The celebrations took place at the plaque dedicated to the memory of Polish refugees from the USSR, who during World War II found refuge in the territory of today's Republic of India. The plaque, unveiled last year, is an expression of gratitude to the authorities and residents of the Indian Kolhapur principality for their help.
During the ceremony occasional speeches were delivered by the President of the Institute of National Remembrance Dr Jarosław Szarek, the Ambassador of the Republic of India in Poland and Lithuania Tsewang Namgyal, and the President of the Association of Poles in India in 1942-48 Andrzej Chendyński. The First Secretary of the Embassy of the Republic of India in Poland Surendra Velagaleti and Tomasz Stachurski from the Office for War Veterans and Victims of Oppression of the Republic of Poland also attended the event.
Ambassador Tsewang Namgyal recalled the figure of Mahatma Gandhi, the leader of the freedom movement, thanks to whom India regained its independence. He also underlined Gandhi’s belief in passive resistance and lack of violence in the fight against the British. “Today we would also like to pay homage to the Maharaja, who during the war selflessly helped over a thousand Polish children,”said Tsewang Namgyal, referring to the hospitable reception of Polish refugees from the USSR on the Indian soil.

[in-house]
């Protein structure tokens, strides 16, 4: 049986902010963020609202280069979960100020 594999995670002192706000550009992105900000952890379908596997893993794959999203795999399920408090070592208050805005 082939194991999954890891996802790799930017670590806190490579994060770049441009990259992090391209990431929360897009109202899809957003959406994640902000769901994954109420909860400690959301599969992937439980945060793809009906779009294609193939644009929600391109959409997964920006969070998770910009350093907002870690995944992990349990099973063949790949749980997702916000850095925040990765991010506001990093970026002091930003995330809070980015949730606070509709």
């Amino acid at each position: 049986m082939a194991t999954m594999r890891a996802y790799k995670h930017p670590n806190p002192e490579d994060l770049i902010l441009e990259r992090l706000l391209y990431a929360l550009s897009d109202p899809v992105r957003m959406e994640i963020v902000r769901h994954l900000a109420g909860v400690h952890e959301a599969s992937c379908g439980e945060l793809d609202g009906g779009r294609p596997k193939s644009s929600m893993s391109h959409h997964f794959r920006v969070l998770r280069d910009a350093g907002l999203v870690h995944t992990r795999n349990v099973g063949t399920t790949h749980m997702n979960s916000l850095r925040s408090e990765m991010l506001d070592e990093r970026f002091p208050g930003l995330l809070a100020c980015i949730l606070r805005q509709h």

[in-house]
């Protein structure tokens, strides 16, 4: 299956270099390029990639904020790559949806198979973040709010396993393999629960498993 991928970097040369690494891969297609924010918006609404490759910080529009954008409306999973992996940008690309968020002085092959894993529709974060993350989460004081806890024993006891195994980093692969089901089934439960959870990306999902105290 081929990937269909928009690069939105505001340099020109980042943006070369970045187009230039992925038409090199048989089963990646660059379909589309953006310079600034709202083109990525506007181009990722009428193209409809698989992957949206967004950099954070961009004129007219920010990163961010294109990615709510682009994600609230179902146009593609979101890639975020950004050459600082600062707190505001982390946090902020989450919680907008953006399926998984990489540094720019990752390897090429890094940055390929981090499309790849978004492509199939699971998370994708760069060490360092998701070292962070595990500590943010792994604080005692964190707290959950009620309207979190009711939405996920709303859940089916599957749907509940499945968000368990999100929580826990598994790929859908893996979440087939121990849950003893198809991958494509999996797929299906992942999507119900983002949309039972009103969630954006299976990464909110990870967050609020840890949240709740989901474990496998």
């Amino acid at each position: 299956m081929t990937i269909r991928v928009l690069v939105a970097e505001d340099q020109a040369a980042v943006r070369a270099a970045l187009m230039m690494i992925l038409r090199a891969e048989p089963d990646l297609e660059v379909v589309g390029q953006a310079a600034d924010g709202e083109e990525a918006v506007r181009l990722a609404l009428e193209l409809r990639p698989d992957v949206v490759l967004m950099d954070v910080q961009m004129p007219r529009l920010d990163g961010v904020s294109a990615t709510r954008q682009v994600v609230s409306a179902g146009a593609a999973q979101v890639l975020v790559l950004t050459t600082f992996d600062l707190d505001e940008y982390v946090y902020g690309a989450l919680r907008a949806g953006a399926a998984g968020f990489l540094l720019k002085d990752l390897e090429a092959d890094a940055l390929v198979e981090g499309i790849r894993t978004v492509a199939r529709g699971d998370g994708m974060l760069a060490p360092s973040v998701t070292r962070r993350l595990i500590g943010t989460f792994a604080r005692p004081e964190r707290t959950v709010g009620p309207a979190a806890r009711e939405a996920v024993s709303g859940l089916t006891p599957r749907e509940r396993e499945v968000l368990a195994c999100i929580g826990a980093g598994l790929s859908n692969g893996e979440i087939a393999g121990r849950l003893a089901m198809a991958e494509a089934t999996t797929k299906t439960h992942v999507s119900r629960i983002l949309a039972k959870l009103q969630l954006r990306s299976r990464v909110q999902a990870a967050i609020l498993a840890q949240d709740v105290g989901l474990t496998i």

The President of the Institute of National Remembrance Jarosław Szarek stressed the cruelty of fate especially of the youngest generation during World War II. “War, a sea of evil and unhappiness, showed that there are good people who will not be indifferent to suffering, giving a hand, and taking care of these children. Among these people there were representatives of the Indian nation headed by a good Maharaja. They created a small Poland so far from Polish soil, where they could forget about pain or at least try to reduce their pain of losing their loved ones,” said the President of the Institute of National Remembrance, expressing gratitude for the kindness that young Poles were shown in India during the war. He stated that such a past is a good foundation for cooperation. He also recalled the figure of the great hero Gandhi, who for many Poles fighting for freedom in the 1980s was an inspiration to fight the communist system without violence.
President of the Association of Poles in India in 1942-48 Andrzej Chendyński recalled the memory of the Independence Day of India in 1947 celebrated in the Polish housing estate in India together with the Indians. “There, we were taught love for our homeland - Poland. In schools, scouts’ meetings and in church,” he said.
The celebrations ended with laying wreaths at the plaque.